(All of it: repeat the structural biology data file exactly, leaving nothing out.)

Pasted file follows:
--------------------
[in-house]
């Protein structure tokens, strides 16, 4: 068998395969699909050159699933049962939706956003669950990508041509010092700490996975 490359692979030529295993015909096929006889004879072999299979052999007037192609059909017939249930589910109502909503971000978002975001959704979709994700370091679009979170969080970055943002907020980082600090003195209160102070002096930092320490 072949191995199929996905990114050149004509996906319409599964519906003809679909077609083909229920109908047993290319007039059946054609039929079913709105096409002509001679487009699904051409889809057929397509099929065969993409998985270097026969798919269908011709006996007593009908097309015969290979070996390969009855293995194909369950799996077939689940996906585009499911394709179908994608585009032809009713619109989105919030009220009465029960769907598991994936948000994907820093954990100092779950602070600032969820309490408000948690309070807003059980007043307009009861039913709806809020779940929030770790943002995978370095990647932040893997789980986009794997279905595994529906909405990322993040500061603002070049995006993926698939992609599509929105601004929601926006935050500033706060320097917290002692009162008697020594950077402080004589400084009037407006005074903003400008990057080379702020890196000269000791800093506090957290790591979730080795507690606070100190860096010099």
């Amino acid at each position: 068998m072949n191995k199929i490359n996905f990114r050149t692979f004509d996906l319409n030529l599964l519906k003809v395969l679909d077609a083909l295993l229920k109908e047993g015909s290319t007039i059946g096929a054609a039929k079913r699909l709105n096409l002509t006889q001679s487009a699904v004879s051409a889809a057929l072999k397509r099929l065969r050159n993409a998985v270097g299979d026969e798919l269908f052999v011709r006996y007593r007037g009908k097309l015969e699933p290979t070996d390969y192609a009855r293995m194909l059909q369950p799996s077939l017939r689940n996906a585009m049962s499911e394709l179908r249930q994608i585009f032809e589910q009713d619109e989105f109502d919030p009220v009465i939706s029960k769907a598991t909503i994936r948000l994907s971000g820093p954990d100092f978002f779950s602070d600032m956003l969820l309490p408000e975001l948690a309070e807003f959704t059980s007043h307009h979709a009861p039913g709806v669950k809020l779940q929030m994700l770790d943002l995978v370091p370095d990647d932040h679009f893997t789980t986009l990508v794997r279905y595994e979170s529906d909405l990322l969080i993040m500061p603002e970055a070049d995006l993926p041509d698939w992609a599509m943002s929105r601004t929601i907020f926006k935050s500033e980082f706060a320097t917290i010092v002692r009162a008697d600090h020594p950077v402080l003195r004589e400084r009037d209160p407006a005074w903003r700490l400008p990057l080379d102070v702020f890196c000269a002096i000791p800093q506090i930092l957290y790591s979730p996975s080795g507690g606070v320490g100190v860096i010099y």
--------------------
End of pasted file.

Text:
[in-house]
């Protein structure tokens, strides 16, 4: 068998395969699909050159699933049962939706956003669950990508041509010092700490996975 490359692979030529295993015909096929006889004879072999299979052999007037192609059909017939249930589910109502909503971000978002975001959704979709994700370091679009979170969080970055943002907020980082600090003195209160102070002096930092320490 072949191995199929996905990114050149004509996906319409599964519906003809679909077609083909229920109908047993290319007039059946054609039929079913709105096409002509001679487009699904051409889809057929397509099929065969993409998985270097026969798919269908011709006996007593009908097309015969290979070996390969009855293995194909369950799996077939689940996906585009499911394709179908994608585009032809009713619109989105919030009220009465029960769907598991994936948000994907820093954990100092779950602070600032969820309490408000948690309070807003059980007043307009009861039913709806809020779940929030770790943002995978370095990647932040893997789980986009794997279905595994529906909405990322993040500061603002070049995006993926698939992609599509929105601004929601926006935050500033706060320097917290002692009162008697020594950077402080004589400084009037407006005074903003400008990057080379702020890196000269000791800093506090957290790591979730080795507690606070100190860096010099």
């Amino acid at each position: 068998m072949n191995k199929i490359n996905f990114r050149t692979f004509d996906l319409n030529l599964l519906k003809v395969l679909d077609a083909l295993l229920k109908e047993g015909s290319t007039i059946g096929a054609a039929k079913r699909l709105n096409l002509t006889q001679s487009a699904v004879s051409a889809a057929l072999k397509r099929l065969r050159n993409a998985v270097g299979d026969e798919l269908f052999v011709r006996y007593r007037g009908k097309l015969e699933p290979t070996d390969y192609a009855r293995m194909l059909q369950p799996s077939l017939r689940n996906a585009m049962s499911e394709l179908r249930q994608i585009f032809e589910q009713d619109e989105f109502d919030p009220v009465i939706s029960k769907a598991t909503i994936r948000l994907s971000g820093p954990d100092f978002f779950s602070d600032m956003l969820l309490p408000e975001l948690a309070e807003f959704t059980s007043h307009h979709a009861p039913g709806v669950k809020l779940q929030m994700l770790d943002l995978v370091p370095d990647d932040h679009f893997t789980t986009l990508v794997r279905y595994e979170s529906d909405l990322l969080i993040m500061p603002e970055a070049d995006l993926p041509d698939w992609a599509m943002s929105r601004t929601i907020f926006k935050s500033e980082f706060a320097t917290i010092v002692r009162a008697d600090h020594p950077v402080l003195r004589e400084r009037d209160p407006a005074w903003r700490l400008p990057l080379d102070v702020f890196c000269a002096i000791p800093q506090i930092l957290y790591s979730p996975s080795g507690g606070v320490g100190v860096i010099y």